Volkswagen Passat CC saloon (2008-2011)
"With its sleek, rakish design, the four-door Passat CC sets a new standard of desirability for VW’s family car."
- More stylish than Passat saloon
- Low-slung, sporty driving position
- Powerful yet economical engines
- Not cheap to buy
- Rear headroom compromised by styling
- Comfort reduced by sporty set up
Sleek looks and a dramatic nose set the Passat CC (Comfort Coupe) apart from the Passat saloon. The four-door model, which gets the arcing profile of a coupe, is also very luxurious, with a high level of standard equipment. Although its low, wide stance might make it look impractical, there’s just as much legroom as there is in the standard saloon, and the boot is nearly as big. It only loses out a little on rear headroom. However, it has a good chunk of character that the saloon simply does not, making it a real rival to premium saloons like the BMW 3 Series and Mercedes-Benz C-Class.
MPG, running costs & CO2
The 168bhp 1.8 TSI petrol and 138bhp 2.0 TDI diesel engines offer a good balance of acceleration and fuel economy, returning 38.2mpg and 50.4mpg respectively. As with the Passat saloon and estate, there’s a £250 fixed-price servicing plan available that covers three years or 30,000 miles. The CC is a fairly new model, so resale values aren’t quite clear yet, although it’s predicted to hold its value even better than the saloon – so it’s a good investment. Avoid the range topping 3.6-litre V6 petrol edition if you want to keep costs down.
Engines, drive & performance
As its name suggests, the Passat Comfort Coupe isn’t a particularly sporty car to drive. It does have some sporty traits though, like a low-set driving position, a short, snappy gearchange and firm suspension. The punchier engines from the Passat range - three petrols and two diesels – are offered. But of the five available engines, it’s the least powerful that are the best, with plenty of power but reasonable running costs. VW’s optional DSG automatic gearbox provides quick, smooth gear changes, while actually improving fuel economy on the 1.8 TSI petrol version.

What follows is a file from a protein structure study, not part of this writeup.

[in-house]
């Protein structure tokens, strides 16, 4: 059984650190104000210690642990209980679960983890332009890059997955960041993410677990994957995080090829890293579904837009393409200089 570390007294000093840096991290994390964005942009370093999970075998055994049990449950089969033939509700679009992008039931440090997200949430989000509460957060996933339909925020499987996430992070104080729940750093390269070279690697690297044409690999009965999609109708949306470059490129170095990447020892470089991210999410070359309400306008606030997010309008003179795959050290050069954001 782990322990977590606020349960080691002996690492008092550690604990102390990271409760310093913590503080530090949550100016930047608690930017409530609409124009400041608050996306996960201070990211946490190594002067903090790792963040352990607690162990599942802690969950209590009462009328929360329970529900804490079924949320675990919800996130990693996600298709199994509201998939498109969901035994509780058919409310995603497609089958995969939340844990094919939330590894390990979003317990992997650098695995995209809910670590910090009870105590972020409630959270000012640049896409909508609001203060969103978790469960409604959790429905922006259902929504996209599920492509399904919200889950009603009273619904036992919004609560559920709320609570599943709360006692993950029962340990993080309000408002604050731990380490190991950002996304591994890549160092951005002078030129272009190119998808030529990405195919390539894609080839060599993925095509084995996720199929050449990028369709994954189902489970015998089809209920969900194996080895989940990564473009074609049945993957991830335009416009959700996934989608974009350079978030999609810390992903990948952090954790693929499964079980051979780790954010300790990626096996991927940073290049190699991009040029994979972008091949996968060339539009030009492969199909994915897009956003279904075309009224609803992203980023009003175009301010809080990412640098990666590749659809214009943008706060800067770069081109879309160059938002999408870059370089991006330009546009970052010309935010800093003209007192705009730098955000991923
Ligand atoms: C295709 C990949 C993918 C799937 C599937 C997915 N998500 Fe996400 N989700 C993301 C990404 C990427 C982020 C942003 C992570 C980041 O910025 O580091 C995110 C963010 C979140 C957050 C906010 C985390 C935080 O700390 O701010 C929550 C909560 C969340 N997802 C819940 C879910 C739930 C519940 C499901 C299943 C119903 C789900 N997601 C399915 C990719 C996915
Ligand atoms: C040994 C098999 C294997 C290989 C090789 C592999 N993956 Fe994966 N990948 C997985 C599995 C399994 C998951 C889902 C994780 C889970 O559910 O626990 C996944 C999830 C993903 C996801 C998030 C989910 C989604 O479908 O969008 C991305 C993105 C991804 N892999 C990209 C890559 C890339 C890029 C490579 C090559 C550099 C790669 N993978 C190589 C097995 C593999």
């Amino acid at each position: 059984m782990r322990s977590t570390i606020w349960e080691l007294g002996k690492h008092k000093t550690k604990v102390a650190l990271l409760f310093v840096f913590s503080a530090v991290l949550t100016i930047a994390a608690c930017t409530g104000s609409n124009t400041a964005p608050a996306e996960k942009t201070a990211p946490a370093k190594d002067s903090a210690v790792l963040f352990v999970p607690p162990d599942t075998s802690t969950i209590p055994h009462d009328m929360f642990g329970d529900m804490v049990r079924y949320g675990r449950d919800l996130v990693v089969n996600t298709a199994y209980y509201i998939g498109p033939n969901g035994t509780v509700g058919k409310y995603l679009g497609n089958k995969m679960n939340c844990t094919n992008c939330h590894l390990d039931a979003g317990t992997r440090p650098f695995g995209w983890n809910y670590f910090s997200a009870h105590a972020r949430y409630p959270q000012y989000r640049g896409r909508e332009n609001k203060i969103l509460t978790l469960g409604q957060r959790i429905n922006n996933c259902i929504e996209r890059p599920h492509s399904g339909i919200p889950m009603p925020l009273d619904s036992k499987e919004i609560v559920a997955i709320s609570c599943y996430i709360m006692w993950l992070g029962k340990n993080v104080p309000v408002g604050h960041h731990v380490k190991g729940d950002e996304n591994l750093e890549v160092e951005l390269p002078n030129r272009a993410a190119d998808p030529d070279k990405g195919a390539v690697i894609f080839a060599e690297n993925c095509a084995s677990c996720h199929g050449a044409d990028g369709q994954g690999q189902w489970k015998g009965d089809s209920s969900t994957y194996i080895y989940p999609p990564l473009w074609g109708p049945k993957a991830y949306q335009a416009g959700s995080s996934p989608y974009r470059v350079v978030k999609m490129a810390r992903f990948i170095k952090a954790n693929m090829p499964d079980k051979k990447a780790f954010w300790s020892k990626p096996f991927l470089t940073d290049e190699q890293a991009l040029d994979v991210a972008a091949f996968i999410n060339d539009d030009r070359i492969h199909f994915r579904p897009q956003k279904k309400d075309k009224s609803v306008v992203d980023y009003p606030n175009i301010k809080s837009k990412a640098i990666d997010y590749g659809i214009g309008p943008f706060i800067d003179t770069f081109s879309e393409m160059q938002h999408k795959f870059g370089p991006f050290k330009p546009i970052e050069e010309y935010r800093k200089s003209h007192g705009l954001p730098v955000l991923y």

Interior & comfort
Top-spec GT cars get adaptive suspension, which allows the driver to switch between a softer, more comfortable ride and a firmer, sportier setup. Both four and five-seat cabin layouts are available. Either way, passenger space isn’t an issue, and all occupants - save for the middle rear, perhaps - will find the CC airy - even if rear headroom is limited by the arcing roofline. Two-zone climate control is standard too, allowing passengers at either side in front to set individual temperatures.
Practicality & boot space
At its 2008 launch, all Passat CCs were strictly four-seaters. However, an April 2010 update added a small fifth seat, making the CC nearly as practical as the standard saloon. The car has a lower roofline, but both front seat passengers have plenty of headroom. Taller rear occupants might find their heads too close to the roof lining, but the width and length of the CC means it provides ample leg and shoulder room. The boot is vast, with 532 litres of space, which is 19 litres bigger than the Passat Estate with its seats up!
Reliability & safety
There have been no reports of major reliability issues, although around half of the CC’s components come from the Passat saloon, which didn’t perform well in the 2010 Driver Power owner survey. Electrical issues were the main gripe with the standard Passat. Safety however is judged to be first rate. The car gets traction control as standard and both driver and passenger airbags
Price, value for money & options
The CC’s engine and trim line-up is simpler than the saloon’s, with just two specification levels – standard and GT – and both are generously equipped. All cars get touchscreen satellite navigation as standard, as well as 17-inch alloy wheels and two-zone air conditioning. GT specification adds bigger wheels, leather seats and adaptive suspension. The Passat CC does cost notably more than the saloon, but it is a far more stylish and better-equipped car.